Posts Tagged ‘goals’

Well, at the risk of repeating myself… I’m going to repeat myself.

Sort of.

I’m just going to start it with a simple statement and we’ll move on from there.

Losing weight and losing fat are two different things.

Tons of people want to “lose weight.”  That’s what they say, or something to that effect.

“Yea, I’d like to lose some weight and get back into shape.”

Hell, I said it.  Maybe I’m messing with semantics here, but what I really wanted to do was lose fat and I’d be willing to bet that that’s what most people want; to lose fat.

I had to learn the hard way that losing fat and losing weight are two entirely different beasts.  Certainly, at the size I was before, losing weight really was the goal.  That involved losing fat and some of the muscle I had built up over the years.  There was no way I could possibly change the fact that I had to lower my numbers in general to get healthy.

That being said, for people who aren’t nearly as bad off as I was, I think there is way too much emphasis on the numbers on the scale.  I’ve probably put on ten to fifteen pounds in the last few months (depends on the scale I borrow, since I don’t own one).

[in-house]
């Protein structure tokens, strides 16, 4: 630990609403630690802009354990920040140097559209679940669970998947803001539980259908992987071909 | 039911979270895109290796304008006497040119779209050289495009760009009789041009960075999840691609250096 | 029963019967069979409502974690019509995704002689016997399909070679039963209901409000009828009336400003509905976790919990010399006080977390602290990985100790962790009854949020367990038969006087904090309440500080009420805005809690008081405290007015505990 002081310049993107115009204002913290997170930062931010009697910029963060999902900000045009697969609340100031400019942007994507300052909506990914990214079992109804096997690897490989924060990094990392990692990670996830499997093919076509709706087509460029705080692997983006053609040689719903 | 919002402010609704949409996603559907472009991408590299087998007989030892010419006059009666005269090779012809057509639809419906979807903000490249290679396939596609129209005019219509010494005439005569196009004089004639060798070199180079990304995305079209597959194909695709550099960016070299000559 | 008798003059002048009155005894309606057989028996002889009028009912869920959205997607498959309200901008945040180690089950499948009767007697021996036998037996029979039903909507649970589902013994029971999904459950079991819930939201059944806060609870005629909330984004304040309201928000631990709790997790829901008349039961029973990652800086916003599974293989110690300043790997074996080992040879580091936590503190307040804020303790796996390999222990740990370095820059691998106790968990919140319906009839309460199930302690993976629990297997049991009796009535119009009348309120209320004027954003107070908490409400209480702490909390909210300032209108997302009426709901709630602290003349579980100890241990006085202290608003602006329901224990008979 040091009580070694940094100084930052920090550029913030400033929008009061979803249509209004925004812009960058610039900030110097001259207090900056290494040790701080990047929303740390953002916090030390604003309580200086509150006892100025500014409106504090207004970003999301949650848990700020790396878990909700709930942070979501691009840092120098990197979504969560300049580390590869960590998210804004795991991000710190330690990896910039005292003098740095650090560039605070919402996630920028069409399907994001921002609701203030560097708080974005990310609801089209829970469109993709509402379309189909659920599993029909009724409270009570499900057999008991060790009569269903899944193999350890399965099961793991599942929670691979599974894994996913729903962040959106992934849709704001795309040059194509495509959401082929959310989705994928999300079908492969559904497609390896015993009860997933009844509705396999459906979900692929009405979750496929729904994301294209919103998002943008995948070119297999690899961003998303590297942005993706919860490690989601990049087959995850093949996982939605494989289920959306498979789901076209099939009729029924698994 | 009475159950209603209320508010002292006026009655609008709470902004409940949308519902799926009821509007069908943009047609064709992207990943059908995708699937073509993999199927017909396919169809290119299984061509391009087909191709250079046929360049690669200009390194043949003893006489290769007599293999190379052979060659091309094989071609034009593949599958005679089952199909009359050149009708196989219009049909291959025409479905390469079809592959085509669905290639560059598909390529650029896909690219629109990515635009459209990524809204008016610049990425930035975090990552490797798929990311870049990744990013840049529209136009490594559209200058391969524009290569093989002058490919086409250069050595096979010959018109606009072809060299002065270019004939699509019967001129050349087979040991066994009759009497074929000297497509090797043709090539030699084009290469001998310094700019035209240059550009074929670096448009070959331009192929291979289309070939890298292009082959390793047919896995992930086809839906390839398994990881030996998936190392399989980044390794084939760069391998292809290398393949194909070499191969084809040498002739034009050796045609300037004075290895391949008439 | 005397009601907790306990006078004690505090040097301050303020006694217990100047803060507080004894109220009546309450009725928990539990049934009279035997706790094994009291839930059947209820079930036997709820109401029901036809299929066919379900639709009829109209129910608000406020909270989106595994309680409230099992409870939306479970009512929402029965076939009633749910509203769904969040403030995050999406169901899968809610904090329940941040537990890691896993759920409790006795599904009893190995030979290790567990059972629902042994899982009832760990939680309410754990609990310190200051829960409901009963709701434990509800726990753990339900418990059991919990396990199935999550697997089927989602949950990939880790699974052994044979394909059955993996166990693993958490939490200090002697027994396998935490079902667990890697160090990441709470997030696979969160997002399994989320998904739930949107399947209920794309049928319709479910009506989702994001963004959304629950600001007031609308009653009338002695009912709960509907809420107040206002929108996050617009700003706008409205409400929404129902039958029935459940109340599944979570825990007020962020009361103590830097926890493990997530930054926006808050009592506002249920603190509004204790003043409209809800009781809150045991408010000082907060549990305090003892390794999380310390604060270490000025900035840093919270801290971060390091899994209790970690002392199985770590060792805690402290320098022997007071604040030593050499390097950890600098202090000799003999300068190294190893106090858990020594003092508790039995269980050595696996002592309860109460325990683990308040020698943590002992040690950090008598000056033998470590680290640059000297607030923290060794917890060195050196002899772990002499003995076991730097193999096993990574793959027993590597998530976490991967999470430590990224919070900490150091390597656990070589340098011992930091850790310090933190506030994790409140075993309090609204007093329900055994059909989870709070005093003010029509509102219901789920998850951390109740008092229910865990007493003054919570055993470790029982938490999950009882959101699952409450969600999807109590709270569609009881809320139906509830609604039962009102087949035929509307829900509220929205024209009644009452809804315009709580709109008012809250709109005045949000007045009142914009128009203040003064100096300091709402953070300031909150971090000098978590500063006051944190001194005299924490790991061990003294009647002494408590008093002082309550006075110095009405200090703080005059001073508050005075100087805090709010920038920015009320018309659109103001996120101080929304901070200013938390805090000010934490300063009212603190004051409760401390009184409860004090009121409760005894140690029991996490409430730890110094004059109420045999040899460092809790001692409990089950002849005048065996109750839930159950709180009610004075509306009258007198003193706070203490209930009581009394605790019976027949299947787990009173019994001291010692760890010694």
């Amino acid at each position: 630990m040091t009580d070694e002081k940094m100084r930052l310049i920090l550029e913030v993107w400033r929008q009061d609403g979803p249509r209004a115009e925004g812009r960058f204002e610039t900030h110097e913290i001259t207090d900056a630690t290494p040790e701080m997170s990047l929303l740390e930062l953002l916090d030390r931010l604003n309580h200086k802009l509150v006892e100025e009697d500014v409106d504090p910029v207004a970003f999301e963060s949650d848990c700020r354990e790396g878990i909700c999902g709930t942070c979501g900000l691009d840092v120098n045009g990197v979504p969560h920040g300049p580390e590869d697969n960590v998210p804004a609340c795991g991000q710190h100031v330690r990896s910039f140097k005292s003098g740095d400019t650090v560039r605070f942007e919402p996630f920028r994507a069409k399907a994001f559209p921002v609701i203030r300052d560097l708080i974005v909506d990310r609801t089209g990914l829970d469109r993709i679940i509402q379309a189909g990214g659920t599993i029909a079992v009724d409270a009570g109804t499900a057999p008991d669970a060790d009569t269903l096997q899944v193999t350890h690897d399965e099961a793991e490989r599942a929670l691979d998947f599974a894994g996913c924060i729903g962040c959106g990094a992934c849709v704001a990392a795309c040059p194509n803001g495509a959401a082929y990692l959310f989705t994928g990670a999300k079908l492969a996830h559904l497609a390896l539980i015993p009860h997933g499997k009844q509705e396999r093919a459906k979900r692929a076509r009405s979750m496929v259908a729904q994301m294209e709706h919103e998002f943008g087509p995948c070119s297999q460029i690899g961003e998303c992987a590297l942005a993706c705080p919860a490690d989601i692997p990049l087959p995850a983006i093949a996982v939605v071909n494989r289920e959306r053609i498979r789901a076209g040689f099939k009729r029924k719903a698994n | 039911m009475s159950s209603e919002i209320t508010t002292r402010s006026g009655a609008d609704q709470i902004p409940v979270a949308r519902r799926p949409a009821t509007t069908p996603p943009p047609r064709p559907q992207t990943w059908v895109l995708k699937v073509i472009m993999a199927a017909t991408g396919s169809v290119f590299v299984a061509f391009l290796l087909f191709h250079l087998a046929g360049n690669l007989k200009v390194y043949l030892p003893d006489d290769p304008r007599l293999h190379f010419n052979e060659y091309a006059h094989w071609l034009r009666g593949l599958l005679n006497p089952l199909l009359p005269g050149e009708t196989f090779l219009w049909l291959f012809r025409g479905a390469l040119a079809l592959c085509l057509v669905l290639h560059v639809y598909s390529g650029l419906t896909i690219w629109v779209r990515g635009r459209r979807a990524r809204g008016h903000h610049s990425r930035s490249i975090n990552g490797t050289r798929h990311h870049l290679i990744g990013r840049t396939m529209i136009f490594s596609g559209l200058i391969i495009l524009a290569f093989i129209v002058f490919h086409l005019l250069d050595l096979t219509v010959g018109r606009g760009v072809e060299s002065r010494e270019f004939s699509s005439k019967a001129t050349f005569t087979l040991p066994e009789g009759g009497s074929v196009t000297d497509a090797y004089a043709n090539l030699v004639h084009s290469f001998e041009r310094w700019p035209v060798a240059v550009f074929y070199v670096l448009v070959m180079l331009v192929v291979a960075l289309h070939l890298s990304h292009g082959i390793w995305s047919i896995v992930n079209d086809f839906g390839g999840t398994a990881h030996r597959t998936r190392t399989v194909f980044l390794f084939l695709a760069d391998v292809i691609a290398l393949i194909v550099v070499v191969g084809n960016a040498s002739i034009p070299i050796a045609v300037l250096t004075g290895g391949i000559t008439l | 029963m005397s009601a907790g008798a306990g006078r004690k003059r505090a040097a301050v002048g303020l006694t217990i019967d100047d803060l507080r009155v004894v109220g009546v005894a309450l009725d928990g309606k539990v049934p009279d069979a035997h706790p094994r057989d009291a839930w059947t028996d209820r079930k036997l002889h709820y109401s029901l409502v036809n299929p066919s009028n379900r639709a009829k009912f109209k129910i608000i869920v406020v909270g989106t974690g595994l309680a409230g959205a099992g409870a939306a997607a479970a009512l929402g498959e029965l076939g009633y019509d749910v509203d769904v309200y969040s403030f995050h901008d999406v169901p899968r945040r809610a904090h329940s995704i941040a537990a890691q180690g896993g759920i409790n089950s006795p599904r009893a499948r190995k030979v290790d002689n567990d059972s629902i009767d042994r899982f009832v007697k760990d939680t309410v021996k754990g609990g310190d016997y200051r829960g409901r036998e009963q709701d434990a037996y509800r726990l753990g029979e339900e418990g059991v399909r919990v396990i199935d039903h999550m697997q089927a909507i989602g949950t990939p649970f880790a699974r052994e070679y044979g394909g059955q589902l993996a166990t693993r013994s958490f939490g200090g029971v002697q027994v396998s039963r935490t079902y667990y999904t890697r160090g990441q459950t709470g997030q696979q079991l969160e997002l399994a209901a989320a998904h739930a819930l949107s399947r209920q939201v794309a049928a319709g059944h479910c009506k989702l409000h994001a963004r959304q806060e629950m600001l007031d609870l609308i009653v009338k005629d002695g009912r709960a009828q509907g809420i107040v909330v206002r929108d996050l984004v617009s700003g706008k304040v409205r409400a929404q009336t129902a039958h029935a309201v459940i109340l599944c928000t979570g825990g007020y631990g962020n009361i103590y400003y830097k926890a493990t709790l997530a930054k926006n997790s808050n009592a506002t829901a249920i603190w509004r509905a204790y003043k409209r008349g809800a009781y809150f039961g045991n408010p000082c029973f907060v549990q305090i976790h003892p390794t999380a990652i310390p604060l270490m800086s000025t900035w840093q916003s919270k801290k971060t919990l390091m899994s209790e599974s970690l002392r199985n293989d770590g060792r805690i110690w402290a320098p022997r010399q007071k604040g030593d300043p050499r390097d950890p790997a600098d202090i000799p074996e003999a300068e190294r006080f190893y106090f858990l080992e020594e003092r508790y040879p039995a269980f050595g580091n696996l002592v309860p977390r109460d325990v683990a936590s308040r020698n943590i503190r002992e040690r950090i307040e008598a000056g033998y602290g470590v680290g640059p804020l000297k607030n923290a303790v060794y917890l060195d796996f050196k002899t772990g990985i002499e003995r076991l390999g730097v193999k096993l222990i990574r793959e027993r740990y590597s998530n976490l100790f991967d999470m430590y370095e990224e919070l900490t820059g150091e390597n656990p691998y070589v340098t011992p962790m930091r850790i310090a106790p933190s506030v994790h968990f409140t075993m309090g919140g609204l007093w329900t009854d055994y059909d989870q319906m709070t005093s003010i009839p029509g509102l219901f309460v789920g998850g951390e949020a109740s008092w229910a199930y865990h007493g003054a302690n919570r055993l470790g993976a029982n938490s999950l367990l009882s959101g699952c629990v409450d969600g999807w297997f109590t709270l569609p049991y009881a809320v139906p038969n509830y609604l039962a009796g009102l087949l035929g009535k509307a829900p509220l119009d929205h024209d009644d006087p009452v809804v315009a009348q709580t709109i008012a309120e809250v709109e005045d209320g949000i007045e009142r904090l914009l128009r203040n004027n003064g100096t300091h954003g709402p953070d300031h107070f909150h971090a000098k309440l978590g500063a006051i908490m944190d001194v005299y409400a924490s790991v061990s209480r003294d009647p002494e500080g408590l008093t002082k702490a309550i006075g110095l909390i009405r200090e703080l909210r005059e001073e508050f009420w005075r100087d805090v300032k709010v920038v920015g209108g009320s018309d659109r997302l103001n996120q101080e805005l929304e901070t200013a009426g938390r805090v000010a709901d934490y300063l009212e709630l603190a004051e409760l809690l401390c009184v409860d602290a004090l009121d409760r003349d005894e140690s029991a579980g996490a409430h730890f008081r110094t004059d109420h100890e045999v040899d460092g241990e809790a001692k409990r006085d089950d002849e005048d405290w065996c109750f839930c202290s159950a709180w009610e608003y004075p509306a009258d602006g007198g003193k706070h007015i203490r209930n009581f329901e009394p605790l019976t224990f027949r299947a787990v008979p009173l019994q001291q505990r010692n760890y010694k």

Yep, I gained weight.  But you know what?   I’m okay with that.

Along with those ten-fifteen pounds I’ve added wide grip pull-ups to my repertoire of exercises, I’ve put up higher numbers on all of my compound lifts, I’ve gained tons of endurance both muscular and cardiovascular, I’ve gotten faster during sprints, and I’m finally starting to see the outline of that six pack dream I’m chasing.

You can’t tell me that losing weight is always the answer.

We know muscle weighs more than fat per pound.  So why is it so hard for people to grasp that gaining muscle and adding a few pounds because of it is not the end of the world?

The damn scale.  The damn TV you’ve got next to your scale telling you what you should weigh.  The damn social network that scoffs anytime you mention “health.”

All of these things tell us that the number on the scale is more important than how we feel.  Well, I’ve gained weight, guess how I feel?

FUCKING AWESOME.

Seriously.

I wasn’t always this confident about that particular feeling.  When I first happened to chance a look at a scale and saw that I was heavier, I had a panic attack.  I even regressed a little and starting cutting calories thinking I had messed up somewhere.  I’m not supposed to be gaining weight.  I’m going to end up like I used to be.  I’m going to undo everything I’ve worked for the last two years.

You know, panicky stuffs.